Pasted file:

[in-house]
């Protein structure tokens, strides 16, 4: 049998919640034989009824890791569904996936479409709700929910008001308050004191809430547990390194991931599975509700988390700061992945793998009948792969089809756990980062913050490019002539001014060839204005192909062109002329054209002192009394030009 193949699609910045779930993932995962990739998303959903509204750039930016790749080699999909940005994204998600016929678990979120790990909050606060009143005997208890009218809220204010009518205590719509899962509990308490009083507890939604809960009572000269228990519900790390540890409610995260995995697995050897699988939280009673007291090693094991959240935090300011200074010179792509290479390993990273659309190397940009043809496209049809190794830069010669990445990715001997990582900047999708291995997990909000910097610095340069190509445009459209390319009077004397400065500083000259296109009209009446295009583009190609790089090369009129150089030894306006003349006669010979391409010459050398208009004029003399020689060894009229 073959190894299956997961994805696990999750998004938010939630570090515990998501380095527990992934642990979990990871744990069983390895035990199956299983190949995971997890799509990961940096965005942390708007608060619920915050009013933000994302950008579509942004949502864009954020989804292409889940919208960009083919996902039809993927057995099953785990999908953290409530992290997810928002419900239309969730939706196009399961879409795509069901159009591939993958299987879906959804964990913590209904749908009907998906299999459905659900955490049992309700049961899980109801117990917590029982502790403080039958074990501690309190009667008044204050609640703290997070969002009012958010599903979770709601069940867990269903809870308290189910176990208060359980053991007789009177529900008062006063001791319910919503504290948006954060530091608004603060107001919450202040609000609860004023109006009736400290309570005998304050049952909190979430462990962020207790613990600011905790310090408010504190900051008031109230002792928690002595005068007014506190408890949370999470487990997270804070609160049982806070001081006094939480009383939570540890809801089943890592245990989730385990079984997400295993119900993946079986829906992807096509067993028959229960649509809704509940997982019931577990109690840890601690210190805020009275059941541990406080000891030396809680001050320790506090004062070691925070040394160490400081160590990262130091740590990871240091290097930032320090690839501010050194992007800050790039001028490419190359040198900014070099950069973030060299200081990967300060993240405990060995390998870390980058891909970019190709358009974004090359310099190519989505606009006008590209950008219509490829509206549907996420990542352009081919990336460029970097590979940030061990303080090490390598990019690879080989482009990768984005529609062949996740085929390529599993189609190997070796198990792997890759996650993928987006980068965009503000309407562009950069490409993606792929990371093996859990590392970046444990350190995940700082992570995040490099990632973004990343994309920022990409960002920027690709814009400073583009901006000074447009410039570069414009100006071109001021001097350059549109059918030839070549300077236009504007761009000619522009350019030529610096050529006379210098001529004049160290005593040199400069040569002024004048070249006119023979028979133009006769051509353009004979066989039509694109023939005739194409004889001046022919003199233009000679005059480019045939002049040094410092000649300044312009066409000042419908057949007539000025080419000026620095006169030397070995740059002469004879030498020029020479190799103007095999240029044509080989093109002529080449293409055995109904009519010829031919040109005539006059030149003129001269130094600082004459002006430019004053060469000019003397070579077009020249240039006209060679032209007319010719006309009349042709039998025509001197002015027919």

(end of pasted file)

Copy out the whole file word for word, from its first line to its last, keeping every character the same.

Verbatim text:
[in-house]
């Protein structure tokens, strides 16, 4: 049998919640034989009824890791569904996936479409709700929910008001308050004191809430547990390194991931599975509700988390700061992945793998009948792969089809756990980062913050490019002539001014060839204005192909062109002329054209002192009394030009 193949699609910045779930993932995962990739998303959903509204750039930016790749080699999909940005994204998600016929678990979120790990909050606060009143005997208890009218809220204010009518205590719509899962509990308490009083507890939604809960009572000269228990519900790390540890409610995260995995697995050897699988939280009673007291090693094991959240935090300011200074010179792509290479390993990273659309190397940009043809496209049809190794830069010669990445990715001997990582900047999708291995997990909000910097610095340069190509445009459209390319009077004397400065500083000259296109009209009446295009583009190609790089090369009129150089030894306006003349006669010979391409010459050398208009004029003399020689060894009229 073959190894299956997961994805696990999750998004938010939630570090515990998501380095527990992934642990979990990871744990069983390895035990199956299983190949995971997890799509990961940096965005942390708007608060619920915050009013933000994302950008579509942004949502864009954020989804292409889940919208960009083919996902039809993927057995099953785990999908953290409530992290997810928002419900239309969730939706196009399961879409795509069901159009591939993958299987879906959804964990913590209904749908009907998906299999459905659900955490049992309700049961899980109801117990917590029982502790403080039958074990501690309190009667008044204050609640703290997070969002009012958010599903979770709601069940867990269903809870308290189910176990208060359980053991007789009177529900008062006063001791319910919503504290948006954060530091608004603060107001919450202040609000609860004023109006009736400290309570005998304050049952909190979430462990962020207790613990600011905790310090408010504190900051008031109230002792928690002595005068007014506190408890949370999470487990997270804070609160049982806070001081006094939480009383939570540890809801089943890592245990989730385990079984997400295993119900993946079986829906992807096509067993028959229960649509809704509940997982019931577990109690840890601690210190805020009275059941541990406080000891030396809680001050320790506090004062070691925070040394160490400081160590990262130091740590990871240091290097930032320090690839501010050194992007800050790039001028490419190359040198900014070099950069973030060299200081990967300060993240405990060995390998870390980058891909970019190709358009974004090359310099190519989505606009006008590209950008219509490829509206549907996420990542352009081919990336460029970097590979940030061990303080090490390598990019690879080989482009990768984005529609062949996740085929390529599993189609190997070796198990792997890759996650993928987006980068965009503000309407562009950069490409993606792929990371093996859990590392970046444990350190995940700082992570995040490099990632973004990343994309920022990409960002920027690709814009400073583009901006000074447009410039570069414009100006071109001021001097350059549109059918030839070549300077236009504007761009000619522009350019030529610096050529006379210098001529004049160290005593040199400069040569002024004048070249006119023979028979133009006769051509353009004979066989039509694109023939005739194409004889001046022919003199233009000679005059480019045939002049040094410092000649300044312009066409000042419908057949007539000025080419000026620095006169030397070995740059002469004879030498020029020479190799103007095999240029044509080989093109002529080449293409055995109904009519010829031919040109005539006059030149003129001269130094600082004459002006430019004053060469000019003397070579077009020249240039006209060679032209007319010719006309009349042709039998025509001197002015027919």